About Me

Hi I am Umes Shrestha. I help students, teachers, and professionals become better communicators and I feel great doing it.

Thank you for visiting my blog where you can read my posts related to my passion, which are teaching, writing and speaking – and also conducting workshops and trainings.

I help undergrad and grad students sharpen their English language, and communication & presentation skills so that they can be confident about their writing and speaking.

I also help teachers and teacher-trainers on various issues regarding English language teaching, communication, presentation, and classroom management.

umes_pecha_kucha

(Pecha-kucha presentation on “Our School English” during the 18th International Conference of NELTA, Feb 18 2013.)

In my initial years as a teacher, I struggled to understand the meaning of teaching, the methods of teaching and the purpose of teaching. I would teach in a very traditional way, the way my school teachers used to teach me – the carrot and stick way. Plus, I was a teacher who would grumble a lot.

After joining M.Ed. English Language Teaching (ELT) program at Kathmandu University and meeting some great mentors and colleagues, I discovered that teaching is a whole different art. It is not about standing in front of the students and lecturing them, it is not about reading out lessons line by line to the students, it is not only about teaching students to pass exams. It is about passion and empathy. It is about being patient and optimistic.

Now as a teacher and a teacher educator, I feel I am growing every day. I am in the process of becoming an improved, informed and open minded teacher with enhanced writing skills, finer presentation quality and greater teaching competency.

If you are a teacher and want to communicate with me, just post a comment or email me. I would love to hear your stories.

Umes Shrestha
M.Ed. (ELT),
M.A. (Mass Comm and Journalism)
Kathmandu, Nepal
Email: umes.shrestha@gmail.com
Twitter: @umes_shrestha

Right-brain – Empowerment Academy
Assist. Professor of Communication – King’s College, Kathmandu

Former Editor – NELTA ELT Forum (www.neltaeltforum.wordpress.com)
Former Editor – ELT Choutari (www.eltachoutari.com)

Coordinator – Speakers’ Club (KU) (www.facebook.com/speakersclubku)
Founder – ktmROCKS (www.facebook.com/ktmrocks)

I am a proud Life-member of NELTA (Nepal English Language Teachers’ Association)

With ktmROCKS, I have worked for more than 10 years in the ‘underground’ music scene of Kathmandu – from organizing concerts to producing albums to promoting and supporting local musicians and bands.

I also have an M.A. degree in Mass Communication and Journalism. I have worked as a News Editor (Radio Nepal) for over five years and Photo Editor (National News Agency) for three years.

I occasionally contribute articles to the national newspapers. Lately, I’ve started writing ‘short stories’ with a twist.

——————————————————————–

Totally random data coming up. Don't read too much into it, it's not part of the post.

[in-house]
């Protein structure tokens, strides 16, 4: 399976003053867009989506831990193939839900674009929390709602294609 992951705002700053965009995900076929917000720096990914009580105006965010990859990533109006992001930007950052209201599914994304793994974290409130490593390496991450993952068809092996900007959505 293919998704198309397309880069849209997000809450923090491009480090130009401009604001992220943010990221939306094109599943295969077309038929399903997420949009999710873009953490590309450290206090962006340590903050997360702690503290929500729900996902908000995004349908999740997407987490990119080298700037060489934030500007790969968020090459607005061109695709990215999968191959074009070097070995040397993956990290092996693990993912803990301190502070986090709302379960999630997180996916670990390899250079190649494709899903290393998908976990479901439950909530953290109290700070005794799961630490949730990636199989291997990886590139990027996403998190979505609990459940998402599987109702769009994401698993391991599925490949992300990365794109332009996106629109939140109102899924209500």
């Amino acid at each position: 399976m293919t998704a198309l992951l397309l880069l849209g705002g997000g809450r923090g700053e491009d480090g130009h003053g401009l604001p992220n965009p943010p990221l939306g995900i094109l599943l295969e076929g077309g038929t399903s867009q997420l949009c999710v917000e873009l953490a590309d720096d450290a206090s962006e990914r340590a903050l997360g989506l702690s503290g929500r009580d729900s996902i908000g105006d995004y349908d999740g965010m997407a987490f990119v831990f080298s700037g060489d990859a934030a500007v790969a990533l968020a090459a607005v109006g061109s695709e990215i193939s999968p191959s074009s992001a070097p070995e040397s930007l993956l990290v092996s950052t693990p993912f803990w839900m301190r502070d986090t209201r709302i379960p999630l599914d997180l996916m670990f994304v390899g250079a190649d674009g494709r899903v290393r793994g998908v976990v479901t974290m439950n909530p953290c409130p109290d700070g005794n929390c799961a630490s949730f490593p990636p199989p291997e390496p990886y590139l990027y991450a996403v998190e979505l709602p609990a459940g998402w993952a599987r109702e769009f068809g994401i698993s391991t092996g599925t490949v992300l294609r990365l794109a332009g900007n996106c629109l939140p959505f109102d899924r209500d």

“Late became” is one of the most common expressions that students use in the school where I used to work. It’s a direct translation of Nepali “dhilo bhayo” into English. Sadly Interestingly, many teachers (from primary to secondary) also use the same and similar expressions quite often. For instance, “First became, yeah?” “Wrong became” “Bore became” “Homework became?” and so on.

Thus, Late became. 🙂

——————————————————————–

My blog on Band and Concert photography: Bleak Impressions

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21 thoughts on “About Me

    • Hi Caroline,
      thank you so much for dropping by. Whenever I hear someone talking in Spanish, I feel that the language has close resemblance to my first language Newari 🙂 And, it’s not surprising that many languages have direct translations of English and they seem to work so well.
      “Good day” to you.

  1. I your blog found [:D] through Motti didi ko bhatti while reading all of the Fiction Park stories. Actually, the name fascinated me. Your posts are quite interesting. Will keep reading. 🙂

  2. Can’t really express how happy became to find your blog finally bro :). Been following your work for a bit too much that it’s just always such inspiring insights and relatively incredible. Blog on bro. Cheerz.:) Also the Bleak Impressions page. Amazing. Good on ya bro.

  3. Hi Umes,
    I just wanted to say hello and that I find your story really interesting – I am about to leave my career in academic publishing to move into ELT and I’m really excited to hopefully have a positive effect on some students’ lives. I really liked your words about teaching, and I look forward to reading more.
    Thanks again,
    Rachel

  4. Hi Umes,

    It has been 2 years since I saw your blog and I was intrigued. We definitely need a lot f teachers that are passionate with what they do. Kindly check your email as I was wondering if you would be interested with my proposal.

    Thanks,
    Jhe

    • Hi Prabin.
      Of course that might sound convincing. However, my whole point was not to make it sound convincing at all. “Late became” is a phrase the students in the school I was teaching used so frequently that it just got stuck in my mind.

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